TAKE IT TO THE BANK: A boat is not always necessary to catch fish
The peak of spring fishing has passed when most of the fish are spawning, but there still is some great fishing to take advantage of right now.
Even if you don't have a boat, there are good options for fishing from the bank at this time of year. Now that school has ended, it's also a great time to take a kid fishing and start making some memories.
And if you go on June 3, the fishing is free. No state fishing license is needed as this is the annual free fishing weekend. Oklahoma City also waives the requirement of city fishing permits for the annual free fishing days on its lakes and "Close to Home" fishing ponds.
So what to fish for? Well, anything that will bite, and here is what should be biting, according to Kurt Kuklinski, supervisor of the Oklahoma Fishery Research Laboratory in Norman.
Sunfish: Bluegill sunfish are finishing up spawning and actively feeding in shallow water (2-5 feet) which makes them easily accessible from shore.
The Oklahoma Department of Wildlife Conservation has been stocking hybrid sunfish into Close to Home lakes for the past three years to provide quality bank fishing in the Oklahoma City metropolitan area.
But almost any lake or pond has sunfish to catch. This is a great opportunity to introduce kids to fishing because the sunfish bite is active, which keeps young anglers engaged. Sunfish are easy to target with simple gear such as a hook, bobber, and worm or cricket.
Saugeye: Saugeye are generally actively feeding in May and June before warmer water slows them down in the summer. Lake Thunderbird is a great place to target saugeye this time of year. Plenty of 3- to 5-pound saugeye feed in shallow water (2-5 feet) along main lake points adjacent to deeper water.
These fish move into shallow points and aggressively feed on shad, small sunfish and crappie, and other food in the early morning hours. Anglers can fish from the bank or wade in the shallow water to access quality saugeye.
Fish will bite 3-inch curly tail grubs and other soft plastic jigs, or shallow running minnow crankbaits. There are a lot of saugeye, a hatchery-raised cross between sauger and walleye, over 18 inches for anglers to harvest for a meal.
Catfish: June is the month when catfishing can really pick up as the water warms. Channel catfish feed along rip rap and large rocky shorelines (like a dam) prior to finding cavities to spawn.
Blue catfish are also feeding actively at this time of year. Arcadia Lake is a great place to target blue catfish in the Oklahoma City metro area.
Flathead catfish may already be holed up in spawning mode, but will come out feeding in the coming weeks. Bank anglers can get into catfish along lake dams or other areas of large rock, as well as main lake points and adjacent flats.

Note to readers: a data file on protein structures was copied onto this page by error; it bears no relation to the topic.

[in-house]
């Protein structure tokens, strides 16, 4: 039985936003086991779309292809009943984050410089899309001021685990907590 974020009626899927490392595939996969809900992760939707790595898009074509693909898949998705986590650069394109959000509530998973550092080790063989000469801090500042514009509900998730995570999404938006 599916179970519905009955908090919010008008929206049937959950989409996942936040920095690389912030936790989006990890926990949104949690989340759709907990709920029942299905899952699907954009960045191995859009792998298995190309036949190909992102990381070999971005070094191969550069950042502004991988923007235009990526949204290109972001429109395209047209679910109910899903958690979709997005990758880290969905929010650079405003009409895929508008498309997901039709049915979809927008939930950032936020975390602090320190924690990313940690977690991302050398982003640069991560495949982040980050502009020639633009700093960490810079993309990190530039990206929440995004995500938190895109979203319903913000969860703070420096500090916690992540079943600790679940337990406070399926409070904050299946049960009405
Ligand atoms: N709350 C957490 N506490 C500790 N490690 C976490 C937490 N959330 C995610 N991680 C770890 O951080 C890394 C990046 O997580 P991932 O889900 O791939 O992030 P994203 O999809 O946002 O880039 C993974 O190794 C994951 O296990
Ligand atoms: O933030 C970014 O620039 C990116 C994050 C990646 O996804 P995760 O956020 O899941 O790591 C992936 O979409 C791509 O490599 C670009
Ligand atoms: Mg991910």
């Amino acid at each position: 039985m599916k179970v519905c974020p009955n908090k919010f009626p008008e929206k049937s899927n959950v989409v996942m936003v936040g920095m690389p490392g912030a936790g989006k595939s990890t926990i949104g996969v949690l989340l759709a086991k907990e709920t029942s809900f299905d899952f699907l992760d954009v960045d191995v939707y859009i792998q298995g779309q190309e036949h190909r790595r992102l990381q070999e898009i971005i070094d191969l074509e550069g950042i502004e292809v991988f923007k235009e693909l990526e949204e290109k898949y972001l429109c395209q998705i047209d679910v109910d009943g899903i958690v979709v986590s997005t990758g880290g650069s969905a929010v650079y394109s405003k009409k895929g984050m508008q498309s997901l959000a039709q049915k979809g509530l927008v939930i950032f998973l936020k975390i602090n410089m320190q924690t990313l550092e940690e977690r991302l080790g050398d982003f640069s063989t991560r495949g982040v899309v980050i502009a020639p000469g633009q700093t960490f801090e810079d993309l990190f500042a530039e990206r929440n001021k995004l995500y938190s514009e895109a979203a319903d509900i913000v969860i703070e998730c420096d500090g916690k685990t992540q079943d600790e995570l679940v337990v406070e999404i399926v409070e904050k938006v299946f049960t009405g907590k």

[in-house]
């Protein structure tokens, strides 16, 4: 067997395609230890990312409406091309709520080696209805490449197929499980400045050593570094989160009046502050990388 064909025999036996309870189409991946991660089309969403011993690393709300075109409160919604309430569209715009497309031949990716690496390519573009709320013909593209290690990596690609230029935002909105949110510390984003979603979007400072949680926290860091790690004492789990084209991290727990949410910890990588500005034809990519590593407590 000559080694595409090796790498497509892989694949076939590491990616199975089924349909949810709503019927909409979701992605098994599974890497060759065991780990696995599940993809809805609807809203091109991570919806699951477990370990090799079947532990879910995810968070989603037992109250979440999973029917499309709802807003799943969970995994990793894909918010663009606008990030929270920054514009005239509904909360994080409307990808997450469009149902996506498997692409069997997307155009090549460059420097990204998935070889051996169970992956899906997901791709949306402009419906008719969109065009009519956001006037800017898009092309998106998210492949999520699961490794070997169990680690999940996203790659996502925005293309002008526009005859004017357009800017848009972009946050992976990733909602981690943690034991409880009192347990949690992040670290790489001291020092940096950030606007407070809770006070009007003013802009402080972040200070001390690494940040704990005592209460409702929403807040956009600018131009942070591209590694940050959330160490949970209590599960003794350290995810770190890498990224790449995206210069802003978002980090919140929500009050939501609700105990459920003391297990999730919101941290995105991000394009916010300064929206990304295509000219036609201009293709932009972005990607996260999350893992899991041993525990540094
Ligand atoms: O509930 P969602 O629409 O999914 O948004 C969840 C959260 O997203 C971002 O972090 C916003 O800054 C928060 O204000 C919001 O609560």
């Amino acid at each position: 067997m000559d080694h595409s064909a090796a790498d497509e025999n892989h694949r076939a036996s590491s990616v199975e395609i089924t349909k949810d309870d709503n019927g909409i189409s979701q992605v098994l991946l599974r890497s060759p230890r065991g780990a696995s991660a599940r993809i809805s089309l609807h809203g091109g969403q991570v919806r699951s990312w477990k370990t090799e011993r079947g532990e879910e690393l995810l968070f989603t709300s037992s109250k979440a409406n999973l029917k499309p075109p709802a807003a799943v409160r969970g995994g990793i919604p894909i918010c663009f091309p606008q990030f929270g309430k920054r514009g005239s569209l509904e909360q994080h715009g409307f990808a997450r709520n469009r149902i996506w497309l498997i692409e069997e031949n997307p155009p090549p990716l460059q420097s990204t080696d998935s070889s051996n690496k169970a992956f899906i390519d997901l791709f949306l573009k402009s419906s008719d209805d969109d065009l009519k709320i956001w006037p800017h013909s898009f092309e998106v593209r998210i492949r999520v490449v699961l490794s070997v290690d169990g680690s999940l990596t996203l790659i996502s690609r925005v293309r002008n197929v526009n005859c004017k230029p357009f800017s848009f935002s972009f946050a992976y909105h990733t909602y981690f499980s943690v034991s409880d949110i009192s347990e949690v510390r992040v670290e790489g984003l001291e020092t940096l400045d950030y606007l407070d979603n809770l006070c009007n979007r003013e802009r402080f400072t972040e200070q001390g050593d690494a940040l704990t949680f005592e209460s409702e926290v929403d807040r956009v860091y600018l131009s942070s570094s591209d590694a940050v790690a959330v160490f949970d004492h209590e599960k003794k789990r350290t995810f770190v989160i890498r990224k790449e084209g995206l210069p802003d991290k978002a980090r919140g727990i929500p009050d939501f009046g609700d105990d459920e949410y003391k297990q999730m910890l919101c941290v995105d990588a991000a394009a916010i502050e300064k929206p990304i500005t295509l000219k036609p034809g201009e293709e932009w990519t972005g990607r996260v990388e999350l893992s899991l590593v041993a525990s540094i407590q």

Crappie: Post-spawn crappie will be found in cover (brush piles) anywhere from 5 to 15 feet of water. Bank anglers can find crappie this time of year at fishing docks where the Wildlife Department places brush piles and other structure to attract fish.
The Wildlife Department has a digital map which provides places on state lakes and rivers where agency officials have placed such fish attractors. The Fish Attractors Map can be viewed on your phone via a mobile app or found at www.wildlifedepartment.com.
The map also identifies whether the fish structures, mostly cedar tree piles and spider blocks, are marked by fishing buoys. It also tells if there is bank fishing access to them and provides exact locations for them through latitude and longitude points.
The map gets updated every year as state wildlife officials add more brush piles and other fishing structures in lakes.
And if you want to learn more about fishing, the Wildlife Department offers free family fishing clinics during June and July at the Arcadia Conservation Education Area in Edmond on Arcadia Lake.
The classes cover the basics of fishing for beginning anglers, including skills such as fish identification, knot tying, equipment and more. A fishing license is not required to attend the clinics.
Oklahoma City fisheries staff and Wildlife Department volunteers also teach the annual "Hooked on Fishing" classes for youth through July at various sites across Oklahoma City. The free classes are held Saturday mornings for youth ages 5 to 15, who must be accompanied by an adult.
To reserve a spot for the youth fishing classes, call 405-297-1426. For a list of scheduled family fishing clinics or the "Hooked on Fishing" classes for youth, go to the fishing clinics page at www.wildlifedepartment.com.